Thanks for the Memories
I’m thrilled that this year we’re celebrating Thanksgiving with thirty-some friends and family. I’m especially thrilled that my sister is hosting. (Yeah! No mopping or dusting for me.) I’m not thrilled—in fact, I’m terrified—that I volunteered to cook the turkey. Two weeks ago, when we were drinking wine and divvying up the menu, it seemed like a worthy challenge. But now, as I wrestle a 25 lb. turkey that is still frozen (dinner to be served in 31 hours), I’m wondering why the hell I thought this was a doable option. And better yet, I’m wondering why my mom and sister, who both know my culinary talents consist of doing the dishes, allowed me to take on the center piece of the Thanksgiving feast.
But this morning at 5 am, while I lay in bed, worrying over the fowl beast, I had an epiphany. I thought back to the Thanksgivings of my past and realized I don’t remember the turkeys. I do remember the fellowship.
The years my mom’s family gathered were the definition of bounty. Four sisters and my
grandmother, all great southern cooks, would bring homemade dishes, somehow preserved, from Tennessee to Illinois. Those holidays were spent around the table, morning and night. When we weren’t eating, we were playing cards. Tripoley.
When my dad’s family gathered, it was always at my grandmother’s. She often stored extra dishes on her back porch, yet we never got sick. There was only one TV, and that was in the living room where the adults gathered (and smoked). The kids would hang on her front porch. No iPads. Not even checkers. We’d use our imagination, granted it was tough. Playing house consisted of “cooking,” with our dishes being ashtrays and our food being berries (probably poisonous) picked off the bushes. Strange, but these memories warm my heart.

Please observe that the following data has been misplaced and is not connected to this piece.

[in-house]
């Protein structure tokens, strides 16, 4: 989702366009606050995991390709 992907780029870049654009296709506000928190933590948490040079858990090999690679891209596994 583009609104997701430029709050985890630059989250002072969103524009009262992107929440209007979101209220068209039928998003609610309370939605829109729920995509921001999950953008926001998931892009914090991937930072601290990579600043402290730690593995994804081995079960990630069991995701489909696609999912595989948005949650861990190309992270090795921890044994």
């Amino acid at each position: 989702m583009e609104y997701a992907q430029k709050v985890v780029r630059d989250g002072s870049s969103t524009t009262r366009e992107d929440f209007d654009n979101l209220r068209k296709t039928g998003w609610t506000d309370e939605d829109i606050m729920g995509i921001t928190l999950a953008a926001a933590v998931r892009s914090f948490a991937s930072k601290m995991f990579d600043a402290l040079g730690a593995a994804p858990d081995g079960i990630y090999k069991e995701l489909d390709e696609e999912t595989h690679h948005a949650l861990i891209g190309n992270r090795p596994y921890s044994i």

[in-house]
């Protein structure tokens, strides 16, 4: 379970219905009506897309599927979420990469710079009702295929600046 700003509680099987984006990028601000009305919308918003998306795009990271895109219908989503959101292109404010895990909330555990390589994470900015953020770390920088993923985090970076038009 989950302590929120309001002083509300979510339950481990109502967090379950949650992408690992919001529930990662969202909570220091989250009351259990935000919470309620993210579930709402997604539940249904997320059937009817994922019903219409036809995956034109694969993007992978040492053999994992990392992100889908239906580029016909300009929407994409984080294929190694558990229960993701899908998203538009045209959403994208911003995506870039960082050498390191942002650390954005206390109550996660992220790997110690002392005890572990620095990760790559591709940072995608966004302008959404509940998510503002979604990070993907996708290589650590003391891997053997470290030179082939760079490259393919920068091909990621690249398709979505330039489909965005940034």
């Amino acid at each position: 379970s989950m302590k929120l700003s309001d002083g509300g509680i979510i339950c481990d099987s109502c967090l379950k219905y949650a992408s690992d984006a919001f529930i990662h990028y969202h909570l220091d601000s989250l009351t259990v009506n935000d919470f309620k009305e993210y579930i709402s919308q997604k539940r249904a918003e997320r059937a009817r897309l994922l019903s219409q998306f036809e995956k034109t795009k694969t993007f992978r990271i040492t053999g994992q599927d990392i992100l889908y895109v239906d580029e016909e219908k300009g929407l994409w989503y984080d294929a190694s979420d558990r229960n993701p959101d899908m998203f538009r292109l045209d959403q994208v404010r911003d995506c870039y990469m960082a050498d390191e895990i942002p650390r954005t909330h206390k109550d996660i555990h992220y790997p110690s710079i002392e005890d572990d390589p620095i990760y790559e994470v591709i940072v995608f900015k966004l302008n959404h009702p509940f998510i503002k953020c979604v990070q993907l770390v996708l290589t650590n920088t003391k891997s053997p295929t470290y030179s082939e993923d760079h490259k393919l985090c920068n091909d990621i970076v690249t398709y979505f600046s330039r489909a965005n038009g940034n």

I’ll never forget Thanksgiving 1985. My dad was in the hospital losing his battle with cancer. We all got the call to come immediately, “it was happening.” Miraculously, it didn’t. Not then. But each of us, his mom and siblings included, had a chance to spend time with him and say our goodbyes. And for whatever weird reason, we put on a play. Yes, a Pilgrims and Indians play, with costumes, right in the middle of the oncology ward of Decatur Memorial Hospital. We took poetic license and my very pregnant aunt wore an “A” on her chest. In the midst of sorrow, we laughed.
So my turkey may suck. I’m not even sure it will fit in the Reynold’s baking bag everyone swears by. But it’ll be okay. We’ll break bread with friends and family and there will be love. And for that, I am thankful.
Wooden Turkey Photo by taliesin Cards Photo by chelle Turkey Photo by Seemann